Courtesy California Brew Festival.

A spirited toast to all things alcoholic!  By Leslie Dinaberg

As a winemaker friend once told me, “It takes a lot of beer to make good wine.” So I guess that means that bringing the California Brew Festival here to wine country is long overdue. 

More than 40 breweries will come together to pour hundreds of craft brews from all over the world at the inaugural festival, which takes place on October 7 at Chase Palm Park.  Expect thousands of beer lovers to pour into Santa Barbara for a day of sun, sea, beer, food and music. Guests grab their 16 oz. glass and start sipping just a frisbee throw away from the sparkling Pacific, while One2Tree, a soulful reggae band, keeps the beat.

Courtesy California Brew Festival.

Courtesy California Brew Festival.

Featured breweries include: 10 Barrel Brewing Co.; Angel City Brewery; Avery Brewing Co.; Ballast Point Brewing Co.; Bell’s Inspired Brewing; Brass Bear Brewing and Bistro; The Brewhouse; Captain Fatty’s Craft Brewery; Coedo; Coronado Brewing Co.Draughtsmen Aleworks; Figueroa Mountain Brew Co.; Firestone Walker Brewing Company; Garage Project; Hollister Brewing Company; Knee Deep Brewing Co.; Lagunitas Brewing Company; M. Special Brewing Company; Pure Order Brewing Co.; Rincon Brewery; Rogue Ales & Spirits; Saint Archer Brewing Company; Santa Maria Brewing Co.; Stone Brewing Co.; Tap It Brewing Co.; The Dudes’ Brewing Company; Third Window Brewing Co.; Topa Topa; Unibroue and Ventura Coast Brew Co.

Courtesy California Brew Festival.

Courtesy California Brew Festival.

California Brew Festival benefits Surf Happens Foundation, whose mission it to enrich the lives of local youth through environmental education and the sport of surfing.

The event takes place on October 7, from 2-5 p.m., with V.I.P. entrance at 1 p.m.

Courtesy California Brew Festival.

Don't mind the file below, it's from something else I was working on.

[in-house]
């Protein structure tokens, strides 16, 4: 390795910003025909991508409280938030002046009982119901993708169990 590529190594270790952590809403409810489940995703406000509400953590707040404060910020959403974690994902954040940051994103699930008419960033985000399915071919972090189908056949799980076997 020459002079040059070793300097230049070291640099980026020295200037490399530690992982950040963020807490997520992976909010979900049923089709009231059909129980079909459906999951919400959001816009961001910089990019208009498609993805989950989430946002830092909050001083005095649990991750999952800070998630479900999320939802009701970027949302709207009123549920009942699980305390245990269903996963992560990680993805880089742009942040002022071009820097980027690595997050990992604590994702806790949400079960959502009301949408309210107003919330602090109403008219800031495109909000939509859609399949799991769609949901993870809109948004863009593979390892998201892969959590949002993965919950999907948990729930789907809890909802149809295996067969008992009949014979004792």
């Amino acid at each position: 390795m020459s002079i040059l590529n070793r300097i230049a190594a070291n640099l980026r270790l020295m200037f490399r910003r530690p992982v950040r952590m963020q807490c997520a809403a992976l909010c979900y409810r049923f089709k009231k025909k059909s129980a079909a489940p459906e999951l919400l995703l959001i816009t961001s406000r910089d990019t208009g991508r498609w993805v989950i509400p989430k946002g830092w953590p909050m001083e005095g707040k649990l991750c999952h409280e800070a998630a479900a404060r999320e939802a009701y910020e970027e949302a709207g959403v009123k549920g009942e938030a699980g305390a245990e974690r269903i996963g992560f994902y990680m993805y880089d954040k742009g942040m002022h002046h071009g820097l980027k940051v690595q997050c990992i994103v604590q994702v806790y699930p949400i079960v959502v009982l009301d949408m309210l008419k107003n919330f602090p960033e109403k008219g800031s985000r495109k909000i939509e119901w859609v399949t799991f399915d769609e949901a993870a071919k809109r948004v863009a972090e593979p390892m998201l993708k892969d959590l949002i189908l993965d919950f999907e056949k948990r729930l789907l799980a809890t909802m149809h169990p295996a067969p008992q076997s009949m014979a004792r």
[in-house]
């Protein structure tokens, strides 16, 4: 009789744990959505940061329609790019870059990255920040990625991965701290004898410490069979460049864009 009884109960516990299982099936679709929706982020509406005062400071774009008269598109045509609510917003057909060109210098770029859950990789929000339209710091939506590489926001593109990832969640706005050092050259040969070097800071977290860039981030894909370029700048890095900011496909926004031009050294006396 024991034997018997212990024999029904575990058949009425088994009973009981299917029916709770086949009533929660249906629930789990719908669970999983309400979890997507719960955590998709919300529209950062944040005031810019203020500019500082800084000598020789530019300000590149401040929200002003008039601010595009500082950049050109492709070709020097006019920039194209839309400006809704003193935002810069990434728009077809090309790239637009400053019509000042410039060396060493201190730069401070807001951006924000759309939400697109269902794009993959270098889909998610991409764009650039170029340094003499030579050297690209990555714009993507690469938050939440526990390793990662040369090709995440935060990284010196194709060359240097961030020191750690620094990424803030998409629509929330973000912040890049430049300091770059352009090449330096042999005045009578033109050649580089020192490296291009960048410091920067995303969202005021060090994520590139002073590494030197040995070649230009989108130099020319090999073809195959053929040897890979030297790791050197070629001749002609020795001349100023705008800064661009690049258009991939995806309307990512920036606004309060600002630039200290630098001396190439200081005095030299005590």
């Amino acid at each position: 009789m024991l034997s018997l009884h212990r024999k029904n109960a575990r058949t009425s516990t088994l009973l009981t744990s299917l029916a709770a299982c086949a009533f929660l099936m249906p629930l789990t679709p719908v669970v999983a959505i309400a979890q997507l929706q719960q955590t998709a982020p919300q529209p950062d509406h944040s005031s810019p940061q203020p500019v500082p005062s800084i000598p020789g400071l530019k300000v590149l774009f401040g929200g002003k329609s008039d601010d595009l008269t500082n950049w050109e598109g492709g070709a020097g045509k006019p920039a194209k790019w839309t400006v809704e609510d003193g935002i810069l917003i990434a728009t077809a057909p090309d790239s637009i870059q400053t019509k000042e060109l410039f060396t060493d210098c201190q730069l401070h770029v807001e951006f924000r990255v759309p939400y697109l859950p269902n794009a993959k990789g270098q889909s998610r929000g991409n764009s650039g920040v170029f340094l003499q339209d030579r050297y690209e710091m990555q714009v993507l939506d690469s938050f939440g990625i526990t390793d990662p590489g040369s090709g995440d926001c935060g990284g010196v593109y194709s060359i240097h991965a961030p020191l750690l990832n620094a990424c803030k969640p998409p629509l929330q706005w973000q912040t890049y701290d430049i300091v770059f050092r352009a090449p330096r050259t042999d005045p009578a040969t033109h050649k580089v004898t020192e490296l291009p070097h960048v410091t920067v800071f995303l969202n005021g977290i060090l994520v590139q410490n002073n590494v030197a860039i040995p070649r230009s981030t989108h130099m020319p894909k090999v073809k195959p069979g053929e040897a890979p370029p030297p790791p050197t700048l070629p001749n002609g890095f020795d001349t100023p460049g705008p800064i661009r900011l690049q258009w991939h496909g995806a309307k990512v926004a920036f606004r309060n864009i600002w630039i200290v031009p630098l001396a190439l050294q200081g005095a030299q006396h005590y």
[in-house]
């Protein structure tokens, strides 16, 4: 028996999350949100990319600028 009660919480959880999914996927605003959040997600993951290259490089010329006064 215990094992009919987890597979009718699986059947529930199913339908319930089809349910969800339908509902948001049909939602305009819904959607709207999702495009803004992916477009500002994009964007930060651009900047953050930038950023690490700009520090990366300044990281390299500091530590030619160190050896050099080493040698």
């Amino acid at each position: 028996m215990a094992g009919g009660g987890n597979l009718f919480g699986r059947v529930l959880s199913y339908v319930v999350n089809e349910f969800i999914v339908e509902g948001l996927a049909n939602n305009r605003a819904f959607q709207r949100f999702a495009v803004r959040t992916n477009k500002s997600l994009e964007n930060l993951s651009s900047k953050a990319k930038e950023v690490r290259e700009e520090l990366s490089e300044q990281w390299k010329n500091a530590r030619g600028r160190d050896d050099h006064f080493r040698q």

Courtesy California Brew Festival.

General Admission Ticket ($75) includes:

    • All beer, cider and wines tastes
    • Souvenir pint glass
    • Food samples from local restaurants and food purveyors
    • Live music by Neighborhood Thieves and One2Tree

VIP Ticket ($100) includes all of the above plus:

  • VIP Pavilion catered by Patxi’s Pizza with pizza, salads and appetizers
  • Rare brews only offered in the VIP area
  • Wines by Buttonwood Farm Winery
  • Oceanside seating with an unobstructed view of the stage
  • VIP Restrooms
  • Complimentary pretzel necklace

Tickets can be purchased here. Cheers! Click here for more cocktail corner columns.

Leslie Dinaberg

When she’s not busy working as the editor of Santa Barbara SEASONS, Cocktail Corner author Leslie Dinaberg writes magazine articles, newspaper columns and grocery lists. When it comes to cocktails, Leslie considers herself a “goal-oriented drinker.”

Originally published in Santa Barbara Seasons on September 22, 2017.

RFK, California 1968: Never Before Published Photographs by Jesse Alexander

RFK, California 1968. Photograph by Jesse Alexander.

RFK, California 1968. Photograph by Jesse Alexander.

Renowned photographer Jesse Alexander says he didn’t even have a press pass when he took a pilgrimage to Delano to see young Robert F. Kennedy on the campaign trail. “I was really a fan of RFK and was very aware of his interest in farm workers and his work with Cesar Chavez,” says Alexander. These never-before publically viewed images were taken on the campaign trail in San Francisco and the Central Valley in California a short time before Bobby Kennedy was assassinated in Los Angeles.